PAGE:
Respondent was the only licensed title insurance agent at the time of the closings at issue in the formal charges. Mr. Jones did not have a separate office because most of his work was conducted on the road. It is clear from the evidence submitted that respondent ran an extremely loose ship of an office, entrusting the directing of the assignments and most of the paperwork to his daughter.
The loose running of the office, the manner in which the assignments were made, the lack of supervision and control over the employees, and the high volume of business were all factors that resulted in Youlanda Thomas (Count I) and Shawnette Randell (Count II) becoming victims of the “house flipping” scheme that was perpetrated by Infinity, First Premier, and other entities with the help of respondent's office. Respondent had no ownership or financial interest in Infinity or First Premier, nor did he have a relationship with director/owner Anthony Grishby. Mr. Jones did have a business relationship with Mr. Grishby and was at least a listed director on corporate documents of First Premier. Respondent had no knowledge of the type of relationship Mr. Jones had with the various financial institutions owned and/or operated by Mr. Grishby.
The committee observed that although numerous documents were introduced into evidence by both respondent and the ODC, none were the “smoking gun” that proved respondent's direct dishonesty, fraud, deceit, or misrepresentation. No evidence supported a finding that respondent was complicit in the fraudulent activities. However, the committee found that respondent's failure to supervise his staff allowed the fraudulent loans to be processed.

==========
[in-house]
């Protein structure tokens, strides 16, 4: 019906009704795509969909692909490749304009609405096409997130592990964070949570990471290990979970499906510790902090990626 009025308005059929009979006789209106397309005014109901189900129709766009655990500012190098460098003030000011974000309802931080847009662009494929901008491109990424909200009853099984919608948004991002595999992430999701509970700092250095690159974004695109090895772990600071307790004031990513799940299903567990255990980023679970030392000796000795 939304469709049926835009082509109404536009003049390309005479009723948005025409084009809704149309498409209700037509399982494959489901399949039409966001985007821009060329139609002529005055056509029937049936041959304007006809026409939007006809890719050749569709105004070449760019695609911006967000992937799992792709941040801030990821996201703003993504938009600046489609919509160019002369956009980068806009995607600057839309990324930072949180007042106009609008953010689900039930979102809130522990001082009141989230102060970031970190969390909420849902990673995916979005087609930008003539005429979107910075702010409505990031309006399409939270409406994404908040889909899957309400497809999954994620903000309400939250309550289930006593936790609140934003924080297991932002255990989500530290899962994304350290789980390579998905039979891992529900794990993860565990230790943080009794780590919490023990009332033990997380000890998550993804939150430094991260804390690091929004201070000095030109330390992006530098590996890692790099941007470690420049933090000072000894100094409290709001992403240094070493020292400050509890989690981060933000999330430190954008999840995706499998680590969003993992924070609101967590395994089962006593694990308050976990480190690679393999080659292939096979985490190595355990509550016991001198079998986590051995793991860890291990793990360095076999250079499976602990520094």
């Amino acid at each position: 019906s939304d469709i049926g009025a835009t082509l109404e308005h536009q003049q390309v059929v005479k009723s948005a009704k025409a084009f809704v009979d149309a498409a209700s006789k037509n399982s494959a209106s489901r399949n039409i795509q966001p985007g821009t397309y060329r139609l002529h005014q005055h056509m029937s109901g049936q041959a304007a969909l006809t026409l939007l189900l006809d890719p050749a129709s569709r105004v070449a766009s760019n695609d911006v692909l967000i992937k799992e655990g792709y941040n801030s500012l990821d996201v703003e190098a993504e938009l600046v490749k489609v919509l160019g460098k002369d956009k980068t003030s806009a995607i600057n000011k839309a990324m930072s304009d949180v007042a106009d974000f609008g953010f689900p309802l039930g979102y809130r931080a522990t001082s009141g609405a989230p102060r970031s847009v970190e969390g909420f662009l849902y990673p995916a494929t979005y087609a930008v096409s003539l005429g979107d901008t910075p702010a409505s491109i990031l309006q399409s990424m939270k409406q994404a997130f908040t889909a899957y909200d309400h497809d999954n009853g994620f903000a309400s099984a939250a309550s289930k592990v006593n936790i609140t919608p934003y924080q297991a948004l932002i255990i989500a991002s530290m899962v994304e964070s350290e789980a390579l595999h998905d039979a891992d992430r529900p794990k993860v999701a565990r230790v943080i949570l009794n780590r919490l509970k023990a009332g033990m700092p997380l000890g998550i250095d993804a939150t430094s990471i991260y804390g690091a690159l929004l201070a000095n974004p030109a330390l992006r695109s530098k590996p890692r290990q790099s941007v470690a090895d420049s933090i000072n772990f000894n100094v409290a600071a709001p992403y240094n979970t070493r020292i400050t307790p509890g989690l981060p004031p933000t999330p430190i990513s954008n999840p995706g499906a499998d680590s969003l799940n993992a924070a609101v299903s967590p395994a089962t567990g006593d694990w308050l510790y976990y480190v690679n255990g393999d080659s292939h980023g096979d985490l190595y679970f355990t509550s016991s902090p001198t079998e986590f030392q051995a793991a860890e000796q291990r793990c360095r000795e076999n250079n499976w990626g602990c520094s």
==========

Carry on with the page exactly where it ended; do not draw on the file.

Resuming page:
Additionally, the committee made the following findings specifically relating to each count of the formal charges:
Count I—Jose Vasquez reached an agreement to sell his home to Youlanda Thomas. Despite his intention, Mr. Vasquez actually sold the property to First Premier, who in turn sold it to Ms. Thomas for a price that had been increased by $20,000. Mr. Vazquez did not ask any questions at the closing. He later discovered the improprieties of these transactions and reported them accordingly, which resulted in the filing of formal charges against respondent and Mr. Jones.
Respondent's firm was assigned to do the closing for the Thomas property. Mr. Jones handled the title examination with no oversight or review by respondent, and he notarized both of the questionable cash sale documents. Respondent was not present at the closing, but he did collect a fee.